Hard times are bringing us closer together
New research from Engage Britain and grassroots community partners reveals that hard times, including the pandemic and cost of living crisis, are bringing many communities closer together.
A cheerful hello. A friendly wave. Tiny gestures of kindness that can brighten someone’s day. And according to our new research, the last two years of Covid have brought us closer still to our neighbours.
This research marks the start of a Reconnection Tour of local communities across the country.
The Tour celebrates the innovative ways communities are connected throughout Covid and the current cost of living crisis. And how their support can transform lives.
Communities feel they’ve become closer
A third (35%) of UK adults say over the last two years they feel closer to their local community. Because of this closeness, one in five (21%) say they feel less lonely than they were before lockdown.
Social media groups help connect neighbours
There’s a sense of old-fashioned neighbourliness with around a quarter (24%) of those in the UK sharing with their neighbours, such as borrowing a cup of sugar. While 20% have joined an online social group, such as a community WhatsApp group.
Throughout Covid and the cost of living crisis, communities across the country have stepped up to helpJULIAN MCCRAE, DIRECTOR OF ENGAGE BRITAIN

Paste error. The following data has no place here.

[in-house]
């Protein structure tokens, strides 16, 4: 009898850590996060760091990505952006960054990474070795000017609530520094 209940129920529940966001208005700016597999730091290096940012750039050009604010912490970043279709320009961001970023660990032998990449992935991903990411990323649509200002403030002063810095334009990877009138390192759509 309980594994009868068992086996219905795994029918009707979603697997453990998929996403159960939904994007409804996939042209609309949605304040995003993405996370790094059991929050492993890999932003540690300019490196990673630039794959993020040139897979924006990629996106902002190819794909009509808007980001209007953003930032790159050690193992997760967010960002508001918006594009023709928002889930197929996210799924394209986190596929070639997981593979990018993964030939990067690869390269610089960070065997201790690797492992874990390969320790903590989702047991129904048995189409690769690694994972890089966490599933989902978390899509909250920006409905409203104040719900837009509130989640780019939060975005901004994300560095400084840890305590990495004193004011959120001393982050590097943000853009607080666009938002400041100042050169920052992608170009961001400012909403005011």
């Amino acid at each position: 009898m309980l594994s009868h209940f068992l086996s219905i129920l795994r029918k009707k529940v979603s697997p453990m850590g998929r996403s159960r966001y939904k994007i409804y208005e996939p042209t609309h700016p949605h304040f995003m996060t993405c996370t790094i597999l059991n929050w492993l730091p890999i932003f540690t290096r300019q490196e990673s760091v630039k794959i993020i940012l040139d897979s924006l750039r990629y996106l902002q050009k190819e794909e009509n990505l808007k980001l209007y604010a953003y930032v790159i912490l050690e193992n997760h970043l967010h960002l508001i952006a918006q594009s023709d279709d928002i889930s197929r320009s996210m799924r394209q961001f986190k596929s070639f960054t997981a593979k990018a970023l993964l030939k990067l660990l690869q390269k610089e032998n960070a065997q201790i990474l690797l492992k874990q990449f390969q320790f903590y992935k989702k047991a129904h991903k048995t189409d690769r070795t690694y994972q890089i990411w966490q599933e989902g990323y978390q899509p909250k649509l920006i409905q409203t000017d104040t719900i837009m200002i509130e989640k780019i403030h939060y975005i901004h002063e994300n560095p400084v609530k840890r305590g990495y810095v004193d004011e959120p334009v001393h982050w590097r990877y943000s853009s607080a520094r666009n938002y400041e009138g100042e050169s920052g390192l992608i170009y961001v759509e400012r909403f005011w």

There are many inspiring examples of communities stepping up. Like the Curry Circle in Bradford. They provide a free meal, hot drinks and a warm environment to locals on a weekly basis.
Or the Squirrel’s Nest in Bridgend, a workshop where men can open up about their mental health. The power of people is, truly, bringing about change in our communities.
But local poverty is a worry
There are concerns, however. Food and fuel poverty is one of the biggest challenges faced by local communities. 31% of people say it’s a problem in their area.
Fear of local businesses closing is also a top issue, with one in five (19%) across the UK saying it’s a real concern.
People feel secure in their communities (57%), with a strong sense of belonging (35%).
Looking at Britain as a whole, those in Scotland feel the most secure in their communities (65%) while London had the most pride (46%), along with a similar number of those in Yorkshire and the North West.
Real change comes from the grassroots
“The hard times we’re living through in Britain have left too many people struggling and isolated”, says Julian McCrae, Director of Engage Britain.
“But incredibly there are millions of us who feel less lonely than before the pandemic began, because they’ve connected with their local communities.
Throughout Covid and the cost of living crisis, communities across the country have stepped up to help – improvising, innovating and adapting in ways that are transforming people’s lives.
We want these incredible stories to show that local communities, not just the government, have the power to change lives. And that real change in this country can and should happen from the grassroots up.”